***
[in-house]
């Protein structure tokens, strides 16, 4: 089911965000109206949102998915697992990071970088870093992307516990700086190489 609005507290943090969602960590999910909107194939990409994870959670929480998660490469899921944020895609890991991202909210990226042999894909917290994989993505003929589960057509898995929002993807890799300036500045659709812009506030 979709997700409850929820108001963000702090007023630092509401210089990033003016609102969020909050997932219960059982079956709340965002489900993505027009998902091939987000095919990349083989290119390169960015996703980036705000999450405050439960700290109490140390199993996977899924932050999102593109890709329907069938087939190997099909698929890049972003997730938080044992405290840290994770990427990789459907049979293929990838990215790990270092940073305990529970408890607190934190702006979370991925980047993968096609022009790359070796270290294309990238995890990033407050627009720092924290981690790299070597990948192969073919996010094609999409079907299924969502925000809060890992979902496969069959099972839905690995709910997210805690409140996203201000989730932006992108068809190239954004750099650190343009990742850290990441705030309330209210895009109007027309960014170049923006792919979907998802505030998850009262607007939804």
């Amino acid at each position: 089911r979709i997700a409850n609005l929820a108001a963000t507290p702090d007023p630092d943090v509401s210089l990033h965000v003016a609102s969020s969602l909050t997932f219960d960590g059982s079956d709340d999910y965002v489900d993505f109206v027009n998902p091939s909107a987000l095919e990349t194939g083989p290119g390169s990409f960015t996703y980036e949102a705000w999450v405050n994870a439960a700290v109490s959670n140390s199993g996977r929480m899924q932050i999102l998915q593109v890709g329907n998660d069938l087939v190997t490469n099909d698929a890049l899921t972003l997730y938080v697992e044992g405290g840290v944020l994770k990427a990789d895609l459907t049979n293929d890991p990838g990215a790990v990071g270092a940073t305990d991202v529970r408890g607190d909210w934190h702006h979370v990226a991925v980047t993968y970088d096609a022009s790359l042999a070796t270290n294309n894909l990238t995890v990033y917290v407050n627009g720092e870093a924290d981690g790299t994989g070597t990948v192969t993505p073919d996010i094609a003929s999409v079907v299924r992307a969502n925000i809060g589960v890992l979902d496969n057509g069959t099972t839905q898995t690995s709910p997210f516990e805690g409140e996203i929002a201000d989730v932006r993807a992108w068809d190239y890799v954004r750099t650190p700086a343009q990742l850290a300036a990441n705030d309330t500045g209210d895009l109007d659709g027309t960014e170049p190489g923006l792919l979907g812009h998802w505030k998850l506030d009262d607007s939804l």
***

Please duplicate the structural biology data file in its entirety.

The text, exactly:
[in-house]
């Protein structure tokens, strides 16, 4: 089911965000109206949102998915697992990071970088870093992307516990700086190489 609005507290943090969602960590999910909107194939990409994870959670929480998660490469899921944020895609890991991202909210990226042999894909917290994989993505003929589960057509898995929002993807890799300036500045659709812009506030 979709997700409850929820108001963000702090007023630092509401210089990033003016609102969020909050997932219960059982079956709340965002489900993505027009998902091939987000095919990349083989290119390169960015996703980036705000999450405050439960700290109490140390199993996977899924932050999102593109890709329907069938087939190997099909698929890049972003997730938080044992405290840290994770990427990789459907049979293929990838990215790990270092940073305990529970408890607190934190702006979370991925980047993968096609022009790359070796270290294309990238995890990033407050627009720092924290981690790299070597990948192969073919996010094609999409079907299924969502925000809060890992979902496969069959099972839905690995709910997210805690409140996203201000989730932006992108068809190239954004750099650190343009990742850290990441705030309330209210895009109007027309960014170049923006792919979907998802505030998850009262607007939804």
């Amino acid at each position: 089911r979709i997700a409850n609005l929820a108001a963000t507290p702090d007023p630092d943090v509401s210089l990033h965000v003016a609102s969020s969602l909050t997932f219960d960590g059982s079956d709340d999910y965002v489900d993505f109206v027009n998902p091939s909107a987000l095919e990349t194939g083989p290119g390169s990409f960015t996703y980036e949102a705000w999450v405050n994870a439960a700290v109490s959670n140390s199993g996977r929480m899924q932050i999102l998915q593109v890709g329907n998660d069938l087939v190997t490469n099909d698929a890049l899921t972003l997730y938080v697992e044992g405290g840290v944020l994770k990427a990789d895609l459907t049979n293929d890991p990838g990215a790990v990071g270092a940073t305990d991202v529970r408890g607190d909210w934190h702006h979370v990226a991925v980047t993968y970088d096609a022009s790359l042999a070796t270290n294309n894909l990238t995890v990033y917290v407050n627009g720092e870093a924290d981690g790299t994989g070597t990948v192969t993505p073919d996010i094609a003929s999409v079907v299924r992307a969502n925000i809060g589960v890992l979902d496969n057509g069959t099972t839905q898995t690995s709910p997210f516990e805690g409140e996203i929002a201000d989730v932006r993807a992108w068809d190239y890799v954004r750099t650190p700086a343009q990742l850290a300036a990441n705030d309330t500045g209210d895009l109007d659709g027309t960014e170049p190489g923006l792919l979907g812009h998802w505030k998850l506030d009262d607007s939804l």